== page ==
Coronvirus pandemic is raising new questions and exacerbating existing ones for the PGA Tour

By Aaron Rice
April 2, 2020

The PGA Tour, now under the leadership of Commissioner Jay Monahan, announced major media deals with both digital and traditional platforms at the beginning of March.

The new agreements reportedly increased the PGA’s annual media haul to more than $700 million, a 75% increase from its previous $400 million take annually. The media partners who bought into the nine-year deal included Viacom/CBS, Comcast, parent of NBC and The Golf Channel, and Walt Disney, parent of ABC/ESPN. What does this mean for the sport and the association owned and governed by its players? What does it say about the value of golf in the digital age? Perhaps most importantly, will golf and its new media partners be forced to get creative in order to mitigate the financial impact of COVID-19? 

Like its brethren in the sports entertainment industries of football, basketball, baseball, soccer, and hockey, the PGA’s deal proves the critically valuable nature of live sports content. But unlike those team sports, golf relies on a combination of a few individual stars and an audience of loyalists who hold the game in high esteem. Team sports have stars but they also leverage team and regional affinities, which can create media audiences that can last for generations. But what golf offers – and none of the team sports can match – is an extremely appealing audience for certain advertisers looking to reach high-income viewers. Think about Rolex, Charles Schwab, Mercedes, and similar brands attempting to reach and build loyalty with a large block of well-healed consumers. The PGA Tour, and other major golf events, are perhaps the best vehicles for such companies.

With the new media partnerships, ESPN+ becomes the exclusive home for PGA Tour Live, the tour’s subscription service, offering 4,000 hours of coverage at 36 annual events. Discovery Communications inked a multi-year deal in 2018 for the international rights valued at $2 billion in total. Digital and streaming rights have helped drive the PGA to new heights in media. And part of that credit goes to the core group of current stars who’ve embraced social media and are comfortable living part of their lives out though non-traditional platforms. Maximizing the value of non-traditional media deals will include creating a lot of off-the-course content, too. Expect to see more of Brooks Koepka, Rory McIlroy, Justin Thomas, Rickie Fowler, and - if he ever finds his driver control again - Jordan Spieth in non-traditional settings.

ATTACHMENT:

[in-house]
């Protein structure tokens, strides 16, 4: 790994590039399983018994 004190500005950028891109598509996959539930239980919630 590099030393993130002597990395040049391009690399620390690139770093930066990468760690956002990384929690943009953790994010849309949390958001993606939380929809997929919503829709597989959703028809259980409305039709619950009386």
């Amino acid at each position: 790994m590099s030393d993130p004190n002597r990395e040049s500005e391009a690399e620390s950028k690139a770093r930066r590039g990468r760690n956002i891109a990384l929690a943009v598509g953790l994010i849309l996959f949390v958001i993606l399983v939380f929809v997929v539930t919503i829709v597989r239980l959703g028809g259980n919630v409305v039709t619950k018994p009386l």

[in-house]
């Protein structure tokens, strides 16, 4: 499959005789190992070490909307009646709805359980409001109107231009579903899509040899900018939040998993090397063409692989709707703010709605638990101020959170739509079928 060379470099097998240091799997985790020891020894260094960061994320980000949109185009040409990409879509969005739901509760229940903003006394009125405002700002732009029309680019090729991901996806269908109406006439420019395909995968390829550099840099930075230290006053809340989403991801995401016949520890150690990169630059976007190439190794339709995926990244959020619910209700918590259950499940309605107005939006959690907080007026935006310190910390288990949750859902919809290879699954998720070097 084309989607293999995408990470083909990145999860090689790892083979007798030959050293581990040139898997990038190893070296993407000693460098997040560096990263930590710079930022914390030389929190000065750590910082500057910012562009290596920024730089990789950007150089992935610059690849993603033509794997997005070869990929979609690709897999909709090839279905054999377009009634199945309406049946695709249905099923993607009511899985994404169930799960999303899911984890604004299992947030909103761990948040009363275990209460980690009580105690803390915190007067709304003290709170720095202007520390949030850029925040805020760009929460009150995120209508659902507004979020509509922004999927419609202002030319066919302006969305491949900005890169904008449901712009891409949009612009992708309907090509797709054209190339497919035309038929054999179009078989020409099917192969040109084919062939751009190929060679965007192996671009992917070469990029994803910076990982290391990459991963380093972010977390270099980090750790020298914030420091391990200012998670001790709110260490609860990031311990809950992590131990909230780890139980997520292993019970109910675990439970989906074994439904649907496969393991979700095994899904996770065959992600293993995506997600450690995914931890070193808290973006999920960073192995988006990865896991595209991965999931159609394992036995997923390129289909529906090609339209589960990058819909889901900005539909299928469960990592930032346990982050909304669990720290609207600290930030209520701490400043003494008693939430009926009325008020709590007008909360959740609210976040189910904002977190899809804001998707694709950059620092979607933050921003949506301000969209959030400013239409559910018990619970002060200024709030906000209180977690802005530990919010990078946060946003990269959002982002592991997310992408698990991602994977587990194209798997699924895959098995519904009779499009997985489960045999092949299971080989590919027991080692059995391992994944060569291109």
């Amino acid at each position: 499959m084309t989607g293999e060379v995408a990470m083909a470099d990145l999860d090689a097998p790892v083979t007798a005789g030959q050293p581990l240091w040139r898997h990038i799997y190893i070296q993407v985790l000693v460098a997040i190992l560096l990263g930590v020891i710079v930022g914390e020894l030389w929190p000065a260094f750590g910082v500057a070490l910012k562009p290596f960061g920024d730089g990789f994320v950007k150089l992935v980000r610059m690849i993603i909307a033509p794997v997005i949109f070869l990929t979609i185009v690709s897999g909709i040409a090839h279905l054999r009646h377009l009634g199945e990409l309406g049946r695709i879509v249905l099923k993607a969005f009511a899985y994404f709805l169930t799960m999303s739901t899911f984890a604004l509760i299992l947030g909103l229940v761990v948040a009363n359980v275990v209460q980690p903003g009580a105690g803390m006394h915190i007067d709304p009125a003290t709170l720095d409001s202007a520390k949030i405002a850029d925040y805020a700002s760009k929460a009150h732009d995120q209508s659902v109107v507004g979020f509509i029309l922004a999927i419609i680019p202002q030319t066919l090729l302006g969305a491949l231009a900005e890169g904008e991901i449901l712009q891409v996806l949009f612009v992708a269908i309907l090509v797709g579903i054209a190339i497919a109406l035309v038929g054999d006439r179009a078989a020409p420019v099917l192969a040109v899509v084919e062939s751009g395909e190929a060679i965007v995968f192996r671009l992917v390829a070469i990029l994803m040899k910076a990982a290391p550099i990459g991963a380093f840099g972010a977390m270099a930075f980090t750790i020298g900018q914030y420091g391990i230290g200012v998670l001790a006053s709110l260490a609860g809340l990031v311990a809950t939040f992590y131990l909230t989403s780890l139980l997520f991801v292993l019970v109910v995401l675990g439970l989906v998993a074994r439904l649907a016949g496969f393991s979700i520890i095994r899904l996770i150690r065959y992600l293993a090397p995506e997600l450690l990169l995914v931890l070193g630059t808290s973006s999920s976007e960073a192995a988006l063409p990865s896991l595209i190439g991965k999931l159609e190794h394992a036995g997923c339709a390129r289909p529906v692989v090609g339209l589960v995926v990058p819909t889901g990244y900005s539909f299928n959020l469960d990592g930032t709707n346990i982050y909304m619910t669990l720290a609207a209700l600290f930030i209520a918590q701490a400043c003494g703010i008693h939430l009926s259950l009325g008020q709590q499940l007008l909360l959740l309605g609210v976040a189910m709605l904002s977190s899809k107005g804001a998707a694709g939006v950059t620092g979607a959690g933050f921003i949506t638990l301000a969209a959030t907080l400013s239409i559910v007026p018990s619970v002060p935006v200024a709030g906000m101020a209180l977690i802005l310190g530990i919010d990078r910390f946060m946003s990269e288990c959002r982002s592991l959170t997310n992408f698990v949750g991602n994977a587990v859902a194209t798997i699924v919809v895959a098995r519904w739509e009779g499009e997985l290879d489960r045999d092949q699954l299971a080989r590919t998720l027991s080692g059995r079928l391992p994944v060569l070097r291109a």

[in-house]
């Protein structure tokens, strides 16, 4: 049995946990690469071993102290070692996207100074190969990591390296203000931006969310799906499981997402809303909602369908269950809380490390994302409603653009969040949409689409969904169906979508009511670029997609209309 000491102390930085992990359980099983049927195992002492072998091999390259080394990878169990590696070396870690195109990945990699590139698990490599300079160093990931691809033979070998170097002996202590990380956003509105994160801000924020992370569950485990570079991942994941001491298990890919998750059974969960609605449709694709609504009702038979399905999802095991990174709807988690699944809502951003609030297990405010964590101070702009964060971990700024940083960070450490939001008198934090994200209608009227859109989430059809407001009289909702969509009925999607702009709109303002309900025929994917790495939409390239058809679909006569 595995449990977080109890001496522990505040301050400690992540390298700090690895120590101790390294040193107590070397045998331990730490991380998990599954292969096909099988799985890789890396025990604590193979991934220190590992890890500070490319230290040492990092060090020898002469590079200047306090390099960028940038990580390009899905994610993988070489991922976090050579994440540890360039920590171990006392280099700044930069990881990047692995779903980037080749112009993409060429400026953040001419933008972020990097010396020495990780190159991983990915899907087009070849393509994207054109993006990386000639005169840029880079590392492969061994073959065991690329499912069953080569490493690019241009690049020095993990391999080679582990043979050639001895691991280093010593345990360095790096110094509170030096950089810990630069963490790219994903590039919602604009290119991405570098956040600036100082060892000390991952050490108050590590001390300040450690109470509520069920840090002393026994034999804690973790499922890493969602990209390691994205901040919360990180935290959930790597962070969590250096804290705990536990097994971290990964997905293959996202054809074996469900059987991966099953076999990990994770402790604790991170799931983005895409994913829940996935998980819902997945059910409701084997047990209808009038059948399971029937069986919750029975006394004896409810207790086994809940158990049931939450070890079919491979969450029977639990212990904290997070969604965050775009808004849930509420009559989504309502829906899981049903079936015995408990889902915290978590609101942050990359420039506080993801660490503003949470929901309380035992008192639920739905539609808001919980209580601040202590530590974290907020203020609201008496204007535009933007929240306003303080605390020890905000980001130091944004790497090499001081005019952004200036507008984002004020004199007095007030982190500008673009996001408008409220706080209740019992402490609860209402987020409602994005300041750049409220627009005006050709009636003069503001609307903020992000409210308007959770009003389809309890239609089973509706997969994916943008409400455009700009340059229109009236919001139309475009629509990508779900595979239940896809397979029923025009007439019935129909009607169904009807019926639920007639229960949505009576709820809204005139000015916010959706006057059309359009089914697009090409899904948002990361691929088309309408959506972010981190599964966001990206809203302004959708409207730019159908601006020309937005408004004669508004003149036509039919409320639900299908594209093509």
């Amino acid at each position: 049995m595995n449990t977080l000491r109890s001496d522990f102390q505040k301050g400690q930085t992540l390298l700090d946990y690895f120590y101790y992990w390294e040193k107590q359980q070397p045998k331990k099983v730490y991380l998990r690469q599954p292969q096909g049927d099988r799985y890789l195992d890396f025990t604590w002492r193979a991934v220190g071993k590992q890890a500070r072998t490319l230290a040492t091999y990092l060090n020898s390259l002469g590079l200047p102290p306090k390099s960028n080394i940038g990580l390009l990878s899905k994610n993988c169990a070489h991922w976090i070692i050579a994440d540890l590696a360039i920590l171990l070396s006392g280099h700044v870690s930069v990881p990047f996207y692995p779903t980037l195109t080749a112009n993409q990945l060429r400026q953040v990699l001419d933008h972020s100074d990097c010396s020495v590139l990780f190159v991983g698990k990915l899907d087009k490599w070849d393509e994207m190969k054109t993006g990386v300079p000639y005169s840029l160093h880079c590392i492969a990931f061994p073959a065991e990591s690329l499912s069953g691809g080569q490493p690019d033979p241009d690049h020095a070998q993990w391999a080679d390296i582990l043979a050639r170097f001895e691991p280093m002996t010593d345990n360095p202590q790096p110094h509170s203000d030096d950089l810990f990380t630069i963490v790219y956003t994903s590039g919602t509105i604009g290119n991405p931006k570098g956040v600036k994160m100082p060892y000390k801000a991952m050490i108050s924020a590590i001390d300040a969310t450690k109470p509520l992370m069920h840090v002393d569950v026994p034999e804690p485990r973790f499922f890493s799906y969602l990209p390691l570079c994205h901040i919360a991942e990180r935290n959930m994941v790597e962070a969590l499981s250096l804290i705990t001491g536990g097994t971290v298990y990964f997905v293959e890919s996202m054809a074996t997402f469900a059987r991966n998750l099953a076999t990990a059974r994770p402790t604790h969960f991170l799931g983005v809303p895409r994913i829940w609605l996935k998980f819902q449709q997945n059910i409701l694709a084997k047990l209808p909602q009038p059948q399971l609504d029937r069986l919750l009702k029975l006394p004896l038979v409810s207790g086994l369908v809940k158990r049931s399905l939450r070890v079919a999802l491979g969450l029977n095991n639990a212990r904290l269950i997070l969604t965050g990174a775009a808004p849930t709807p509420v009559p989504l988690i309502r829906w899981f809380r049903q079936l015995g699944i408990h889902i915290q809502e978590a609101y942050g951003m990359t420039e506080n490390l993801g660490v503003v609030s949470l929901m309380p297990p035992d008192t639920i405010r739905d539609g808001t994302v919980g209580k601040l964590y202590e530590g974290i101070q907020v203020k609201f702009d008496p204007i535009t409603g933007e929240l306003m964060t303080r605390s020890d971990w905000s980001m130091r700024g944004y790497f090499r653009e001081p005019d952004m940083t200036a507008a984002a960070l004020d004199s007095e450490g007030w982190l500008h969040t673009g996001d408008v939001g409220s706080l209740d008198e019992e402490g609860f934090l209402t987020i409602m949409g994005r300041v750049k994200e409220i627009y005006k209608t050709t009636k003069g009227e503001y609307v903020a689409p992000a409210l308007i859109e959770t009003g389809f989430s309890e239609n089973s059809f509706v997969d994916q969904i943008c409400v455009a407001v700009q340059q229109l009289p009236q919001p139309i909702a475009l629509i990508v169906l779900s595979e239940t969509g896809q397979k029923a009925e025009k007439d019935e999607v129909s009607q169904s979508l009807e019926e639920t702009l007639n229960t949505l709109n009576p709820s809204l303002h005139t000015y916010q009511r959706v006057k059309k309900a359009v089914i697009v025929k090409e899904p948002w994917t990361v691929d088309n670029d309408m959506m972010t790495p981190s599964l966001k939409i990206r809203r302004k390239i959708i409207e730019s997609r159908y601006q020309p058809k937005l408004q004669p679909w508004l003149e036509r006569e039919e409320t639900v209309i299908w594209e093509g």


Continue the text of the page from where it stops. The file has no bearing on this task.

The new deals were negotiated during an unprecedented period of economic growth, when many golf fans were experiencing unprecedented income and personal wealth growth. More golf fans were participating in the stock market and buying new cars, watches, and drivers. What kind of long-term impact the COVID-19 pandemic and its related economic calamity will have on all of this is unknown. Even if the economy recovers quickly by the summer, there are additional questions that remain. Will the PGA be able to use the new partnerships with media companies to effectively grow its brand, the sport, and its stars? Will any of the additional $300 million annually make its way into individual tournament purses, either to attract the world’s best to more PGA events or to reward the PGA members outside of the top 50 in earnings?

Finally, could the deals include rights to stage unique events outside of the traditional PGA Tour schedule? For instance, could we really see Tiger and Peyton Manning take on Phil and Tom Brady? Given the current lack of any live sports programming, can you imagine the ratings for a series of live golf events held in May, June, and July? There are ways to get creative with skills contests and other events that don’t require the normal tournament logistics. If a sport could be played while maintaining safe social-distancing and not sharing a common ball, it’s golf. You’ve got to imagine Monahan and his new media partners have already been in discussions about such “made-for-television” events. If not, let’s hope they start now.

This appeared in Forbes on April 2, 2020.


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